Monday, July 18, 2011

Louis Jadot "accepts the vintage"

Louis Jadot winemakers Frederic Barnier (left) and Jacques Lardiere
My most recent column at Wine Review Online sprung from a single sentence, one I have been repeating (mostly in disbelief) ever since I heard it: "We accept the conditions of the vintage."

What that means is the head winemaker at Louis Jadot, Jacques Lardiere, would rather make a lesser wine that's true to the vintage conditions than change the house style and make a wine that might taste better. It's a remarkable philosophy -- perhaps the crux of Burgundy -- and unimaginable in California, and I invite you to visit Wine Review Online to read what else he says about it.

Lardiere brought some 2009 barrel samples with him that Louis Jadot expects to release at the end of the year. It's hard to evaluate barrel samples in France, let alone when they have been abruptly bottled and flown halfway around the globe. I won't rate them, but I'll give you an idea of what they tasted like when I tried them.

 White wines

Louis Jadot Pernand Vergelesses 1er Cru Clos de la Croix de Pierre 2009 ($33)
The small commune of Pernand Vergelesses has better known neighbors, as it's between Aloxe Corton and Savigny Les Beaune in northern Burgundy. The sample was toasty and lemony, with a nice mouthfeel, delivering presence without too much weight. Round and seamless. Lardiere says, "We do no battonage. It's bad with the high acidity. We prefer to keep the wine longer on the lees. Wine is better made slowly, for the harmony." Seems like pretty good value in a white Burgundy, considering what you might pay for an Aloxe Corton.

Louis Jadot Puligny Montrachet 1er Cru Clos de la Garenne Duc du Magenta 2009 ($81)
Puligny Montrachet is one of my favorite regions in Burgundy; I think many people who like California wines would say the same. The wines tend to have a fresh fruity character with some richness, and are usually approachable without being excessive. This wine is medium-to-full bodied and slightly tropical, with some pineapple notes atop more characteristic citrus. It's pretty big in this ripe year, and out of barrel I preferred the much cheaper Pernand Vergelesses.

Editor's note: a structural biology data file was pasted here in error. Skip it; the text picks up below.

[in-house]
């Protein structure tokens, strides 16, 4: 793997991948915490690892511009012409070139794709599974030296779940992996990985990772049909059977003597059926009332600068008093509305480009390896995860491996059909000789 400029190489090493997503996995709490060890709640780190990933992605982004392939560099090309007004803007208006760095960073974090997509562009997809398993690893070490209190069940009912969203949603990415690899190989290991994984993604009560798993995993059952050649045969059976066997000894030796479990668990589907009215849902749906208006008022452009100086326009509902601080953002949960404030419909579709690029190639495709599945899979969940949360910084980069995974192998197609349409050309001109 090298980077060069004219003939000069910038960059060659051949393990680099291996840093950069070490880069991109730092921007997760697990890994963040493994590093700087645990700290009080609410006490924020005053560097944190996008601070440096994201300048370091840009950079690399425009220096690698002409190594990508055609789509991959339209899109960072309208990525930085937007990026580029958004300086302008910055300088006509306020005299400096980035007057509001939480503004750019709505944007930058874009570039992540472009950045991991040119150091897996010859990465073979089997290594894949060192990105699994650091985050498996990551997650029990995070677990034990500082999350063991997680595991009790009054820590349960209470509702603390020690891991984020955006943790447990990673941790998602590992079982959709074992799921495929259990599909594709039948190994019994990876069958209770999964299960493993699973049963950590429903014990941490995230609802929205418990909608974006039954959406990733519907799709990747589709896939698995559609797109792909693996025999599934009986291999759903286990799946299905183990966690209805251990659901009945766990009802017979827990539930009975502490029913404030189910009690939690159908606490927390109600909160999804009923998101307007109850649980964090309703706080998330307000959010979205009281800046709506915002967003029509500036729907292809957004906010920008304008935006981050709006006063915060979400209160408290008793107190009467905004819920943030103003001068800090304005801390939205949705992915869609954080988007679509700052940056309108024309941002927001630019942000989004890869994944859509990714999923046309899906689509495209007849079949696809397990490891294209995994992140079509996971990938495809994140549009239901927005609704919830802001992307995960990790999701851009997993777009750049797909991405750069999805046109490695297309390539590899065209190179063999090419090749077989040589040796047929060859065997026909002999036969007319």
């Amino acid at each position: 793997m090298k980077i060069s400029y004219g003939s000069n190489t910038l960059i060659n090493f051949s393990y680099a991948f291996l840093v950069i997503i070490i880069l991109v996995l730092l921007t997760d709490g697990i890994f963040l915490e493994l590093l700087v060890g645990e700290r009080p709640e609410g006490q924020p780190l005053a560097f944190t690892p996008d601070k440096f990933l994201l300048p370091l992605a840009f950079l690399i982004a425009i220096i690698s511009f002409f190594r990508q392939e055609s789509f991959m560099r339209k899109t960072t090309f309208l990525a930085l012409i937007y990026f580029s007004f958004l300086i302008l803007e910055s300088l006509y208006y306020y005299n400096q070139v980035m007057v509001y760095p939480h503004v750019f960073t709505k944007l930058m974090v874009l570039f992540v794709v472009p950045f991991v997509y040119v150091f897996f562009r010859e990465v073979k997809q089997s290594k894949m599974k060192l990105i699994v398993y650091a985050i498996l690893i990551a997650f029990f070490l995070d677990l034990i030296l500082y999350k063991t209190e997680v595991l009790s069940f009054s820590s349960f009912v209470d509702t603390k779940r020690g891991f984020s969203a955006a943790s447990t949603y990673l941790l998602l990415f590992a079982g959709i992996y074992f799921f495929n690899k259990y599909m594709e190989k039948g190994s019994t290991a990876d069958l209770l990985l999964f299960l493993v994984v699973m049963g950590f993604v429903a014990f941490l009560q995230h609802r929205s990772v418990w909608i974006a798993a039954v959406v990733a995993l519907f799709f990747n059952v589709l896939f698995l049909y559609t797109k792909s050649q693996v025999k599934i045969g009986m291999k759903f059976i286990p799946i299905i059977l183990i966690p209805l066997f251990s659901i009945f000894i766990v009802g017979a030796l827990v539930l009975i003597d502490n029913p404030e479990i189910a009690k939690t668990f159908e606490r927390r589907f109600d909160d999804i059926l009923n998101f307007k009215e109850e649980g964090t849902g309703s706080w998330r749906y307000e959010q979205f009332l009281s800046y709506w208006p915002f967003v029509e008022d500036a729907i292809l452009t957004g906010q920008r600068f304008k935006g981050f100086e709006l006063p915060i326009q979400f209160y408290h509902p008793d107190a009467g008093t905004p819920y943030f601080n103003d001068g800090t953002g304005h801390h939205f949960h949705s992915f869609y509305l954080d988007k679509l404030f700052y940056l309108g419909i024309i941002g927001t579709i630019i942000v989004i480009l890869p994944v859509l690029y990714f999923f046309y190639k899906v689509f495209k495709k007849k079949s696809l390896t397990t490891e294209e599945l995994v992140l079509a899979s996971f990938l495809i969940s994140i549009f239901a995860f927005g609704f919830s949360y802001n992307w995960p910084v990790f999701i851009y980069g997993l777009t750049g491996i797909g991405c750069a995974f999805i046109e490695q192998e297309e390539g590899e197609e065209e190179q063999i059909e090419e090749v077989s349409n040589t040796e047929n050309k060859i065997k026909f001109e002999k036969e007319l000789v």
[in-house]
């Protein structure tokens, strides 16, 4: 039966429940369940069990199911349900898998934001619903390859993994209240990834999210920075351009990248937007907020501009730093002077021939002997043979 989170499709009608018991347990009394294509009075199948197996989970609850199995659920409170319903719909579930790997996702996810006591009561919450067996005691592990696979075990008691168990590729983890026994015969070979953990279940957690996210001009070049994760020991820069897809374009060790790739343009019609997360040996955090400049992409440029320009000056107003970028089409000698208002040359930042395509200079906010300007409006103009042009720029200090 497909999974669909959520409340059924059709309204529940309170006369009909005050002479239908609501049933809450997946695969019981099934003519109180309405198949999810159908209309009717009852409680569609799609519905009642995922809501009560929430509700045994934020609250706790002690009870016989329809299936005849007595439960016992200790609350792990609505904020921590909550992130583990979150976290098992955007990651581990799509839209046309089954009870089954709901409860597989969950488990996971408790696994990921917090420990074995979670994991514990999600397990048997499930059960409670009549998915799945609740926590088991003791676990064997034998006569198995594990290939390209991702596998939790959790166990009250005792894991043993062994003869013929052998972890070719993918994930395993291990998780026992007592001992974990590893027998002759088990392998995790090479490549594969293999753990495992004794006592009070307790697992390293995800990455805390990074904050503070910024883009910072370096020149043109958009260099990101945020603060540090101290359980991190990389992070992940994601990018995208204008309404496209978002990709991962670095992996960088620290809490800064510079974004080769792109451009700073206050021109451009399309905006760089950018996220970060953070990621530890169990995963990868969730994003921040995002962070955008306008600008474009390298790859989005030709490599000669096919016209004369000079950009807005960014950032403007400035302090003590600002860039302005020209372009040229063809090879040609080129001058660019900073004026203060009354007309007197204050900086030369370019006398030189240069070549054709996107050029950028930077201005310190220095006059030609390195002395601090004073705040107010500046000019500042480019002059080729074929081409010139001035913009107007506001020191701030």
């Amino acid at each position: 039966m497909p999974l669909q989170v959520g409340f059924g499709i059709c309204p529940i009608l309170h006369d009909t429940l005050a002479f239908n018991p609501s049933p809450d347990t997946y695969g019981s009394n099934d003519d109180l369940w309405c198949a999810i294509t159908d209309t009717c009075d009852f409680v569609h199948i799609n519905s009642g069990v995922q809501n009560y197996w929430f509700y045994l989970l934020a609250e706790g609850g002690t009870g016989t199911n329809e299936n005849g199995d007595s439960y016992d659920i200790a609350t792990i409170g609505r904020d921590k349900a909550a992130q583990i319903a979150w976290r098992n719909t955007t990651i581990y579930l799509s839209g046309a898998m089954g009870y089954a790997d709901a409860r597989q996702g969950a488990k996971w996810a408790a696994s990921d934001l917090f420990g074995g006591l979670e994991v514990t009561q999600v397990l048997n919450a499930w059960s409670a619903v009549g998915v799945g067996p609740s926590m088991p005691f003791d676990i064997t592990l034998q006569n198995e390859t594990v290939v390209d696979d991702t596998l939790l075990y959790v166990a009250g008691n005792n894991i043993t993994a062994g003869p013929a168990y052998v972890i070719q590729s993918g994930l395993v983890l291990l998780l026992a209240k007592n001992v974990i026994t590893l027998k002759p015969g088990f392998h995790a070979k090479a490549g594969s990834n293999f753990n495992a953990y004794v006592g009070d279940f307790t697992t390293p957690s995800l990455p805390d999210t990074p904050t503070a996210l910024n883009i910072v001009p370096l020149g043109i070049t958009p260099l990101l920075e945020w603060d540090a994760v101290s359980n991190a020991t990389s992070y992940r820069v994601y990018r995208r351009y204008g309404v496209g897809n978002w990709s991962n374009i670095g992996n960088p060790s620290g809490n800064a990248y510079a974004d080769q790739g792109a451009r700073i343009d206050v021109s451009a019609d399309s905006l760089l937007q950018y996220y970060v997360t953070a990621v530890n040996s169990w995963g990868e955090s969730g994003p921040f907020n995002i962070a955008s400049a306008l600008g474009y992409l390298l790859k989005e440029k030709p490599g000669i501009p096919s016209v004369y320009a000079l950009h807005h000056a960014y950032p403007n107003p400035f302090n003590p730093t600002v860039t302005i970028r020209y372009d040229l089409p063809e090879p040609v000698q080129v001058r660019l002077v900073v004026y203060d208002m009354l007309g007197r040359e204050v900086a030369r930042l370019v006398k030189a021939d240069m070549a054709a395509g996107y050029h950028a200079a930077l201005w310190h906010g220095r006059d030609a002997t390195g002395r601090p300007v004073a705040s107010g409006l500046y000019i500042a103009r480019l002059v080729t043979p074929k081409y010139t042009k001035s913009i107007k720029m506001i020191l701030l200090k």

Louis Jadot Corton-Charlemagne Grand Cru Domaine des Héritiers 2009 ($140)
At that price it ought to be delicious, and it is. The primary flavor is toasty, expensive oak, but there's also bright fruit. Imagine a piece of artisanal wheat bread toasted on an open flame and spread with a thin layer of Meyer lemon jam. It's the breakfast of kings in a bottle.

Red wines

Louis Jadot Beaune Boucherottes 1er Cru 2009 ($42)
This is a hard wine to evaluate because the barrel sample I tasted didn't seem close to ready. It smelled underripe and tasted of black currant fruit with some black licorice and herbal notes.

Louis Jadot Echézeaux Grand Cru Domaine Gagey 2009 ($160)
This wine comes from a vineyard right on the other side of the wall of what might be the most overrated vineyard in Burgundy, Clos Vougeot; you'll do better to buy outside the wall than in. It's drinking well out of the barrel, with notes of dark cherry and violet, a strong earthiness and a savory, peppery finish. It was the most exciting of the red wines I tasted with Lardiere, including some that had already been released.


Adam Lee/Siduri Wines said...

I love the Francophilic naivete.

To celebrate the wines of Lardiere is incredibly worthwhile. To couch them in language that what he does is "the crux of Burgundy" when so many other winemakers in Burgundy approach things differently is naive.

And to say that such a commitment to terroir is "unimaginable in California" ignores folks like Brewer-Clifton who follow the same philosophy.

Adam Lee
Siduri Wines

W. Blake Gray said...

Adam: I'll stipulate to naivete, it keeps me young, hopefully.

But you've been reading me long enough: Francophilic? Really? Don't I wave the Star Spangled Banner often enough for you?

Name me a California winery as big as Jadot that would simply accept a lesser vintage as different and not try to tart it up somehow.

Adam Lee/Siduri Wines said...


You are right....I can't name a winery as big as Jadot that chooses to be less involved in the winemaking process (I will leave it to you to describe winemaking processes as "tarting it up.").